This month the Daresbury Laboratory in the North-west of England celebrates its 50th anniversary as one of Europe's largest technical research facilities. Daresbury is run by the Science and Technology Facilities Council (STFC) and provides enormously complex, costly and highly specialised equipment for the nation's scientists.
Over the last five years, the facility has supported ground-breaking science in areas as diverse as medical applications and climate change. Daresbury's clients include the antimicrobial technology firm Byotrol, which relocated its R&D division from Germany to Daresbury's Innovations Technology Access Centre in 2009 to develop its revolutionary hygiene technology for combating the spread of viruses and superbugs. The company has now expanded further onto the Daresbury Science and Innovation Campus, an Enterprise Zone, to focus its commercial activities on securing major contracts.
The UK must continue to provide shared, world-class facilities such as those at Daresbury to ensure that our researchers remain at the cutting edge of international research. In this year's budget, it was announced that a further £100m of research capital will be invested in UK universities themselves, which have seen recent reductions in capital budgets. A criterion of the new initiative is that any funding from the public purse must be doubled by investment from private companies. Not only will new facilities be built, but the relationships generated by the new scheme should establish further opportunities for the co-development of research.
The new initiative will complement the many successful partnerships between universities and business and industry in the UK today. For example, an independent anti-doping facility for this summer's Olympic and Paralympic Games will be run by GlaxoSmithKline and King's College London. This Olympic initiative is one of many that will be highlighted during Universities Week 2012, which runs from 30 April to 7 May showcasing the many ways in which our universities are contributing to the 2012 Games.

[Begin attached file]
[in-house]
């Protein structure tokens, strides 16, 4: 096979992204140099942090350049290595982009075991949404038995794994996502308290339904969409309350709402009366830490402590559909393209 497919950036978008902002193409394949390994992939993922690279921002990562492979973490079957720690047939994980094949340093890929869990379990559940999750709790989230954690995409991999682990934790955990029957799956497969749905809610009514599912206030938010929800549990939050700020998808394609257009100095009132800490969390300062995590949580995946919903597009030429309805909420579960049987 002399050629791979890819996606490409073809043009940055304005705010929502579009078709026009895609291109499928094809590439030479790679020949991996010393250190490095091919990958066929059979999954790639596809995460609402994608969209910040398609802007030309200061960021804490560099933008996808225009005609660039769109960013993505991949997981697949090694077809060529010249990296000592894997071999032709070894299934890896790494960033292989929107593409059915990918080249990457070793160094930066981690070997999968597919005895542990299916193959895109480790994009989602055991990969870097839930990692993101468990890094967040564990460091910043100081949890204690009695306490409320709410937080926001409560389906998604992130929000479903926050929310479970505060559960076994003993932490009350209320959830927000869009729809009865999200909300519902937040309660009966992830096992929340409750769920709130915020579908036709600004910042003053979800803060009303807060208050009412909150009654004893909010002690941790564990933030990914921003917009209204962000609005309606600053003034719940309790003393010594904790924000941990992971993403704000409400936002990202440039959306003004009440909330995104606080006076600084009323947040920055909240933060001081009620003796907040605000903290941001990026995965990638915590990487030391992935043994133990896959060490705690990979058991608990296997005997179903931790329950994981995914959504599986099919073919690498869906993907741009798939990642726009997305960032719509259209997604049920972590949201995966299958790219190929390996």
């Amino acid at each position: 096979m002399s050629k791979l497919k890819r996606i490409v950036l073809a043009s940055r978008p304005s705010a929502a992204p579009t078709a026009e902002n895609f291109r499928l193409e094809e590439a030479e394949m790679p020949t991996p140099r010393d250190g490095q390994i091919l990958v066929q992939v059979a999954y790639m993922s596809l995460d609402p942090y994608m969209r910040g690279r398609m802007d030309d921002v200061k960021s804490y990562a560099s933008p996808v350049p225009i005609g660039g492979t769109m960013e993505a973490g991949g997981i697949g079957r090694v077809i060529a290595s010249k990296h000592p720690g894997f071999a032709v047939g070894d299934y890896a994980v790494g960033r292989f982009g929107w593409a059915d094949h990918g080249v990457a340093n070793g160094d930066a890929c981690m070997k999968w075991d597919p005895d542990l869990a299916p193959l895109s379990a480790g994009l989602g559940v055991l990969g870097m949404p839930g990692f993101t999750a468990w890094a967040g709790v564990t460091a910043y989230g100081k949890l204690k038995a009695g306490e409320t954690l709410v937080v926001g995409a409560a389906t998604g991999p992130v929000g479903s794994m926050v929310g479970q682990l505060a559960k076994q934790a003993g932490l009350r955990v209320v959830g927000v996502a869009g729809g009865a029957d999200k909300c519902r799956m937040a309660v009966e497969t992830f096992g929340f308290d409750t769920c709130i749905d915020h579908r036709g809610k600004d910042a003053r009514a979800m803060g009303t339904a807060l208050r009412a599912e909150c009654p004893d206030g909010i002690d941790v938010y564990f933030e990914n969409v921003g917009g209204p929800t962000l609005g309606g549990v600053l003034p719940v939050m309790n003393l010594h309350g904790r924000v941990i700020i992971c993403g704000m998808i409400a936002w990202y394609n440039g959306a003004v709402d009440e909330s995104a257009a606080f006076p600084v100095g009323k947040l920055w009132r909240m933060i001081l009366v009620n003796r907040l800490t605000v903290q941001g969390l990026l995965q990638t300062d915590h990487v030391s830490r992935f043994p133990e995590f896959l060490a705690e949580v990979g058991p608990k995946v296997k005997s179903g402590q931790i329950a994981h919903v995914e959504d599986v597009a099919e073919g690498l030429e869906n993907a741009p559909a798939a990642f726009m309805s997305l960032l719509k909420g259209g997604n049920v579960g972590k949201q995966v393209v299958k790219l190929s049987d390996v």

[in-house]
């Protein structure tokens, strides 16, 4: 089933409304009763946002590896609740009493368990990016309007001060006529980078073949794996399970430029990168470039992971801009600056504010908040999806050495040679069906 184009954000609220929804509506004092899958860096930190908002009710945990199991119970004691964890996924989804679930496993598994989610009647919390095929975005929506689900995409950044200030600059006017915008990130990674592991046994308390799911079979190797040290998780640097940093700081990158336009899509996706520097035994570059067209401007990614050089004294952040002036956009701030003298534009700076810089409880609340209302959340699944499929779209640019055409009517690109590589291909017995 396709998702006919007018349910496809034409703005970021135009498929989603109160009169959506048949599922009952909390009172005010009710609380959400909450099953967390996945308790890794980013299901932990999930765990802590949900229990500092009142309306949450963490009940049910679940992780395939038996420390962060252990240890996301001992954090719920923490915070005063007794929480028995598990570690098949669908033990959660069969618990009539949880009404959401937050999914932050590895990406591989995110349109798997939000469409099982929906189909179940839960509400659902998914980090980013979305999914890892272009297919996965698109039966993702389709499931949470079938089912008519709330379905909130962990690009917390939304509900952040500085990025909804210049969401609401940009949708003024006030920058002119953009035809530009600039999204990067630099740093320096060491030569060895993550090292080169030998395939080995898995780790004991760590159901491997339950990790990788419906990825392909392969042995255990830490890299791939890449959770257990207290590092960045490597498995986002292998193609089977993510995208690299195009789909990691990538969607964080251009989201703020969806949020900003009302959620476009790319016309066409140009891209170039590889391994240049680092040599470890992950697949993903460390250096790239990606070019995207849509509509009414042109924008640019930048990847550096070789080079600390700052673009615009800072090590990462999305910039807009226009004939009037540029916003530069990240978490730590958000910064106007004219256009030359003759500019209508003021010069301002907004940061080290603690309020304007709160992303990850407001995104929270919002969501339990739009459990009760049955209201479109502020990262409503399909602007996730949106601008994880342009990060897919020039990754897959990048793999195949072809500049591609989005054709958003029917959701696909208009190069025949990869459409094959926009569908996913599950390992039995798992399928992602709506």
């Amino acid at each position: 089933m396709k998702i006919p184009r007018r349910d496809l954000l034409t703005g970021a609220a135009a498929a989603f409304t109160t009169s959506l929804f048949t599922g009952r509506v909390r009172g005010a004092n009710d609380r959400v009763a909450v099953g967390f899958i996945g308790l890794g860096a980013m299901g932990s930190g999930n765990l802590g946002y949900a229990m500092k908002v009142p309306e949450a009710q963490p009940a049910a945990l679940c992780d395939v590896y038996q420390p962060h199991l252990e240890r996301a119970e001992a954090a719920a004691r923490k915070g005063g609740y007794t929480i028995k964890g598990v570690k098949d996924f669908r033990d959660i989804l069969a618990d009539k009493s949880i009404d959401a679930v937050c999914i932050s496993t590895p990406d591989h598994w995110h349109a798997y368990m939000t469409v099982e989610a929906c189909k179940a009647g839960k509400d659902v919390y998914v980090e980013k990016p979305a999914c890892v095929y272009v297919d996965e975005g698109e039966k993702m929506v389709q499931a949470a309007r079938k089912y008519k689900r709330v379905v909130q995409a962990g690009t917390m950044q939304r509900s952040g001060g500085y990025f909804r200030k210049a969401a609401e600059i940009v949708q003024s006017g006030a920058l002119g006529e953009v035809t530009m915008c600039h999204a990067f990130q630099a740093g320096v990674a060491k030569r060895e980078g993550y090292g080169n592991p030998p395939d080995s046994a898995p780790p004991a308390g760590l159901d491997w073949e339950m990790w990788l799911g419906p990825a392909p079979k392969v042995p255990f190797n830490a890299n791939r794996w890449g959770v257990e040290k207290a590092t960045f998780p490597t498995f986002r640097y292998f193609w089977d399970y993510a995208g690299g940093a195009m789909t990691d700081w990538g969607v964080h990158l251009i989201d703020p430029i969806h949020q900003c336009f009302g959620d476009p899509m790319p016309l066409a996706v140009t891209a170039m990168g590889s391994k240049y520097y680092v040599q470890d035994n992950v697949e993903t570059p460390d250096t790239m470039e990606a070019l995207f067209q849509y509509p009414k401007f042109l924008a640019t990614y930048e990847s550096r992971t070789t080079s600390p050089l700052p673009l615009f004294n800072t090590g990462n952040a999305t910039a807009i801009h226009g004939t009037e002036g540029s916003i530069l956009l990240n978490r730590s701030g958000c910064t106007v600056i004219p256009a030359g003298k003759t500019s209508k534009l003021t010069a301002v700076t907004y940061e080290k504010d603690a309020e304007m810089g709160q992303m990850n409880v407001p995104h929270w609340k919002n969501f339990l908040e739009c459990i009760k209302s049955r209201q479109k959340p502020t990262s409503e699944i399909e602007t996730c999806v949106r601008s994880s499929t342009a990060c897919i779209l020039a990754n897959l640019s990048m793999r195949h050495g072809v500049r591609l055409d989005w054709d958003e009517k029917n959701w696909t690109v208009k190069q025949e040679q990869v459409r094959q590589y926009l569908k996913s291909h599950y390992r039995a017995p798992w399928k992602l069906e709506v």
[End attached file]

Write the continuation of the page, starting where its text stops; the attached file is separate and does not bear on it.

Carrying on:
We at the Research Councils work hard to encourage private sector investment in research to complement and enhance the core of essential public funding. In around 20 per cent of cases this takes the form of joint funding for PhD projects, whereby a commercial partner matches the investment made by a Research Council to fund a student. The benefits to business and industry are that the schemes offer access to talented people and to new research which – for small or medium sized organisations in particular – is not always easily obtainable. In turn, researchers benefit from partnerships that often continue long after the funding arrangement has ended and can result in the commercial application of their work.
Research Council partnerships encourage investment from the private, public and third sectors to help expand research in all disciplines. We do this by working with key partners to produce mutually advantageous links. Researchers gain new insights into development opportunities, and accessing cutting-edge research helps UK business remain internationally competitive. For example, the Arts and Humanities Research Council is investing in four new "knowledge exchange hubs for the creative economy" that will establish new partnerships across the UK's growing creative economy. The aim of the hubs is to increase knowledge exchange between arts and humanities researchers and private and public sector organisations alike.
To maximise the long-term impact of research on the UK economy, its relationship with commercial and other public organisations must continue to develop. The more closely researchers work with other sectors of the economy, the better they will be able to support future growth.
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